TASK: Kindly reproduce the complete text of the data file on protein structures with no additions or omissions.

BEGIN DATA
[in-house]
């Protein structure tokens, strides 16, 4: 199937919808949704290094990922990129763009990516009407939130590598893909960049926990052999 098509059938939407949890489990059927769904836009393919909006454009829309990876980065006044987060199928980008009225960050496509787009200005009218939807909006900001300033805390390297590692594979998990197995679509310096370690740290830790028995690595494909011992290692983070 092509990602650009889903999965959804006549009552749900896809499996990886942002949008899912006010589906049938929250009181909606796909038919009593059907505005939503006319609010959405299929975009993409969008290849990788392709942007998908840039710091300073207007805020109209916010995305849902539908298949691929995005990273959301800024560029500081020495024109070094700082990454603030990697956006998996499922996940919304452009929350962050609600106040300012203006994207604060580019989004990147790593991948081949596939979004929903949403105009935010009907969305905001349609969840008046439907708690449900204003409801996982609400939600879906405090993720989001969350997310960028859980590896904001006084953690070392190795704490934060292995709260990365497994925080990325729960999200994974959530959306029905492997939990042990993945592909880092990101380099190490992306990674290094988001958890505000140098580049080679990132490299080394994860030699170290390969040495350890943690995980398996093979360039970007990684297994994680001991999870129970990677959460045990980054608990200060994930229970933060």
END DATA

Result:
[in-house]
């Protein structure tokens, strides 16, 4: 199937919808949704290094990922990129763009990516009407939130590598893909960049926990052999 098509059938939407949890489990059927769904836009393919909006454009829309990876980065006044987060199928980008009225960050496509787009200005009218939807909006900001300033805390390297590692594979998990197995679509310096370690740290830790028995690595494909011992290692983070 092509990602650009889903999965959804006549009552749900896809499996990886942002949008899912006010589906049938929250009181909606796909038919009593059907505005939503006319609010959405299929975009993409969008290849990788392709942007998908840039710091300073207007805020109209916010995305849902539908298949691929995005990273959301800024560029500081020495024109070094700082990454603030990697956006998996499922996940919304452009929350962050609600106040300012203006994207604060580019989004990147790593991948081949596939979004929903949403105009935010009907969305905001349609969840008046439907708690449900204003409801996982609400939600879906405090993720989001969350997310960028859980590896904001006084953690070392190795704490934060292995709260990365497994925080990325729960999200994974959530959306029905492997939990042990993945592909880092990101380099190490992306990674290094988001958890505000140098580049080679990132490299080394994860030699170290390969040495350890943690995980398996093979360039970007990684297994994680001991999870129970990677959460045990980054608990200060994930229970933060």